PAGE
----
For human rights defender Satang Nabaneh, social media and new technology have been a fast, effective way for her to reach out to other young women in The Gambia. It is what makes her different from the older generation of women's rights defenders in the small West African nation.
“Facebook is there, Twitter is there,” she says, “all of those communication tools, and this is what young people are interested in, so I can actually relate to them and talk to them and they can see what I want them to, what I am working on.”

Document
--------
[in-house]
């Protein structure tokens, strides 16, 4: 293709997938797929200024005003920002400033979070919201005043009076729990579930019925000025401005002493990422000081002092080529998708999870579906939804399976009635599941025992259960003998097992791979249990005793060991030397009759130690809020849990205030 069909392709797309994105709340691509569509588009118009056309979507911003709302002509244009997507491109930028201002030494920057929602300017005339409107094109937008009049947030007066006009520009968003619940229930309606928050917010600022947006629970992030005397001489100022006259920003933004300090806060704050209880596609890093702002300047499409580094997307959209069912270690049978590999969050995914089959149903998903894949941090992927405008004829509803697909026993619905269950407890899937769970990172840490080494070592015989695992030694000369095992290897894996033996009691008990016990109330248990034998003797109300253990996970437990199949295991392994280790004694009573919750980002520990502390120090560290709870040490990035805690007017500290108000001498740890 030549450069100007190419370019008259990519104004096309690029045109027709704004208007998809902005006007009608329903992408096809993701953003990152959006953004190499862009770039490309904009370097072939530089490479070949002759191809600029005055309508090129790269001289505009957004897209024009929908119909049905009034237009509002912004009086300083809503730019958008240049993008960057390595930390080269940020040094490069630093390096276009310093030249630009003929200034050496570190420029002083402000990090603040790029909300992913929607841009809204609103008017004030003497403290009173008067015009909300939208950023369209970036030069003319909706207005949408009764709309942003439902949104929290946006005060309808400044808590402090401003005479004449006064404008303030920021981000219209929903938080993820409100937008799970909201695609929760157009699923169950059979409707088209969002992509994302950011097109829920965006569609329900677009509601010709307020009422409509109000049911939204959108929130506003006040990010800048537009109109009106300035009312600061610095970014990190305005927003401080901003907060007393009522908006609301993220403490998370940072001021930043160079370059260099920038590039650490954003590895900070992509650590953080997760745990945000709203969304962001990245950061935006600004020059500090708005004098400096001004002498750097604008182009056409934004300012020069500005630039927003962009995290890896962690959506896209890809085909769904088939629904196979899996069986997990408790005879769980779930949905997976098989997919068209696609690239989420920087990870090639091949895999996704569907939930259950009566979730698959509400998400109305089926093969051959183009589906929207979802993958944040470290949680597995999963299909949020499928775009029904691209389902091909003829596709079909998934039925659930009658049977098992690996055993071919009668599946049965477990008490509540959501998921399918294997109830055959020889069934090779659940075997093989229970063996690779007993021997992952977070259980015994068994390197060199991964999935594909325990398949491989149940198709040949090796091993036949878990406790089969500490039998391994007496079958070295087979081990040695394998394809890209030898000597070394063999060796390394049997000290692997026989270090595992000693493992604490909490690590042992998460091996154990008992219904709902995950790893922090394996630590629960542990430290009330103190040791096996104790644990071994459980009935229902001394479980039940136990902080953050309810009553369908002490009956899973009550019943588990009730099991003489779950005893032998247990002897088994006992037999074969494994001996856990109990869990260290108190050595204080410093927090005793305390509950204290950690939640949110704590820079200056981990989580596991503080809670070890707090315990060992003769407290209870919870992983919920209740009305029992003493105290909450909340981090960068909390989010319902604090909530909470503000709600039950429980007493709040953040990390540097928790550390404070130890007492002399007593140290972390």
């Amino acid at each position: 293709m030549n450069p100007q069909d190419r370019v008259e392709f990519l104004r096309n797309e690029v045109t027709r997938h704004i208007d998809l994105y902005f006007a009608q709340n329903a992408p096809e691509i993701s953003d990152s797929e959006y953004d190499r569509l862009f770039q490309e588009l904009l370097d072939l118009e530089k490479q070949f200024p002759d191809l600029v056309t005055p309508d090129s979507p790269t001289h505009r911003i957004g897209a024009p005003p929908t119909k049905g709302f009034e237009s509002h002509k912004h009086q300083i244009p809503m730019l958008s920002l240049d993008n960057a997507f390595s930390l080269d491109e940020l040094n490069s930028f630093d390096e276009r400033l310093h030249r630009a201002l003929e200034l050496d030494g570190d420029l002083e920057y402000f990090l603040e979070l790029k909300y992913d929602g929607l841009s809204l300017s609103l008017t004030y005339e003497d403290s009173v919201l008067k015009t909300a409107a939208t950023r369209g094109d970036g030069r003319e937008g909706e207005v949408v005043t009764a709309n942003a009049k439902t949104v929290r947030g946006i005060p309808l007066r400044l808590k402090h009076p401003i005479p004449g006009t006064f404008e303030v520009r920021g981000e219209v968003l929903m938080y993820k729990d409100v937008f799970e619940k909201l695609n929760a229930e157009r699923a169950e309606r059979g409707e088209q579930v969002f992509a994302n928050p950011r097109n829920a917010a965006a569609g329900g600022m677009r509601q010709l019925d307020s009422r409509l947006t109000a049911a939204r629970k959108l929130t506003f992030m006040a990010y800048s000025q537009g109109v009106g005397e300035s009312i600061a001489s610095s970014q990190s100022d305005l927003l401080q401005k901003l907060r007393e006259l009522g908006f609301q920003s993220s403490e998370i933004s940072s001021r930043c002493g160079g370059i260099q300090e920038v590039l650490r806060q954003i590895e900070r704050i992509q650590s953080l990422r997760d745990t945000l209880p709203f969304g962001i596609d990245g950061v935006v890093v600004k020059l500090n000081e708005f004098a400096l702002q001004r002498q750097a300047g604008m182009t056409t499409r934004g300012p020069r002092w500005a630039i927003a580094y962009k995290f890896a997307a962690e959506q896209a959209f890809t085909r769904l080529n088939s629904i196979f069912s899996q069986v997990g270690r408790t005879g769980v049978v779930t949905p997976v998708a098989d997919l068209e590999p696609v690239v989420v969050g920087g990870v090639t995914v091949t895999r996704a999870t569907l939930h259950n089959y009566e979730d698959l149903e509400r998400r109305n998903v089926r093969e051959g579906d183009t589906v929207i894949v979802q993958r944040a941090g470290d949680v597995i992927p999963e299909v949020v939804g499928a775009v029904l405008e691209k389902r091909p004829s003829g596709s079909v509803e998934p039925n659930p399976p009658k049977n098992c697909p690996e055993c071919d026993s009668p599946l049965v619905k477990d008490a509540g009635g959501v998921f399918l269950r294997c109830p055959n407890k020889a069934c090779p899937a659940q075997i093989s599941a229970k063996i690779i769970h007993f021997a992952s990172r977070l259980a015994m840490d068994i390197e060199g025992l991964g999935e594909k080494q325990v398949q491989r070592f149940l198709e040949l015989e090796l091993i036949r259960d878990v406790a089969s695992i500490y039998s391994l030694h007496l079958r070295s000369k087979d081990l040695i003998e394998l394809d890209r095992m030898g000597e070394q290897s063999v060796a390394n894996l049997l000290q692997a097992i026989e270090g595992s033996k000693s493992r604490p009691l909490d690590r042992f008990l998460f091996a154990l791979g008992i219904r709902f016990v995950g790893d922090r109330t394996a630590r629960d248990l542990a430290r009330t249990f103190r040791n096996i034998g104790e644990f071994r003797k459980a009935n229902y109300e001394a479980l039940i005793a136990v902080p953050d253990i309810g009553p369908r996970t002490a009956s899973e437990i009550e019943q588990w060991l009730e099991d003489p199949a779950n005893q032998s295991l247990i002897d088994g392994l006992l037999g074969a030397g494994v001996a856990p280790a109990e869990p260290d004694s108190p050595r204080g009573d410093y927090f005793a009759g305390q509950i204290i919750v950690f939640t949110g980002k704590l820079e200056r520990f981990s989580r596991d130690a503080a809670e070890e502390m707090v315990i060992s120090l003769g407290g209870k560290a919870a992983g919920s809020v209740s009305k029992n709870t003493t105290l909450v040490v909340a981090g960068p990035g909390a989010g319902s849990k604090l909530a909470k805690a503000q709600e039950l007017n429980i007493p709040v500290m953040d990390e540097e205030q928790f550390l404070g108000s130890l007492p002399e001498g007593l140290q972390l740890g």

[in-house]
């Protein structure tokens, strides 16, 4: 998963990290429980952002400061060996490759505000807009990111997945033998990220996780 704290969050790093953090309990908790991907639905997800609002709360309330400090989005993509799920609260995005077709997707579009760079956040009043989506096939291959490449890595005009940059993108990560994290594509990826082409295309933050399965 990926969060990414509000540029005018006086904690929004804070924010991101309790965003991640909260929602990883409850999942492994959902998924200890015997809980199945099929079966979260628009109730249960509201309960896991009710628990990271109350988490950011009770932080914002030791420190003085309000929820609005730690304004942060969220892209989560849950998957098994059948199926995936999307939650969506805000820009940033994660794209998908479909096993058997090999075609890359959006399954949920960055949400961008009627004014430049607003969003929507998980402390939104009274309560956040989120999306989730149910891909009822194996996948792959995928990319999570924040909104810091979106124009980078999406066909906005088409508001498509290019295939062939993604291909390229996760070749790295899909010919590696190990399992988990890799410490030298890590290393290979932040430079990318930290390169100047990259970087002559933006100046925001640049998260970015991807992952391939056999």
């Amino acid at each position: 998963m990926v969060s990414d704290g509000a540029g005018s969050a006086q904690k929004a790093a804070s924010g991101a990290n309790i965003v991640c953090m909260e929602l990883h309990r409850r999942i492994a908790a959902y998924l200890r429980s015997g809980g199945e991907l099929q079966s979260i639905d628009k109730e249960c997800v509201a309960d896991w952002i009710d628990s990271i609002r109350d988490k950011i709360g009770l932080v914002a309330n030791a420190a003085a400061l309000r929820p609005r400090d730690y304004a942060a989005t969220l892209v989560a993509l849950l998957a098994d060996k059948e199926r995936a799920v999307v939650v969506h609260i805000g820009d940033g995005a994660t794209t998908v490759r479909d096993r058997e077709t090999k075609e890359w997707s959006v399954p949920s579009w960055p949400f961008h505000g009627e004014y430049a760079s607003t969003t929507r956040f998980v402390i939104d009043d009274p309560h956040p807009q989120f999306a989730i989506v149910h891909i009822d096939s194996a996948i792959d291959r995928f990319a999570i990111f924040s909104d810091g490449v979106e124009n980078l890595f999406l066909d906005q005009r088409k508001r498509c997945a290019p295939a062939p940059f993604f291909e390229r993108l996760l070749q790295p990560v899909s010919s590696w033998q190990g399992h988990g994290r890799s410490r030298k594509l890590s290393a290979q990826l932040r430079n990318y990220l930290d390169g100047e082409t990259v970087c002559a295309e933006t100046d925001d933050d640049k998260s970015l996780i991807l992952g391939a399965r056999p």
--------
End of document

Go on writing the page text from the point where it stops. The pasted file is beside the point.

By undermining public trust and eroding societal infrastructure, corruption contributes to and is broadly indicative of widening power inequalities in many countries. The often insidious nature of corruption makes it difficult to address, and often requires substantial changes to regulation and public oversight. Transparency is an important tool in combating corruption, exposing weaknesses in governance structures and encouraging participation in governance.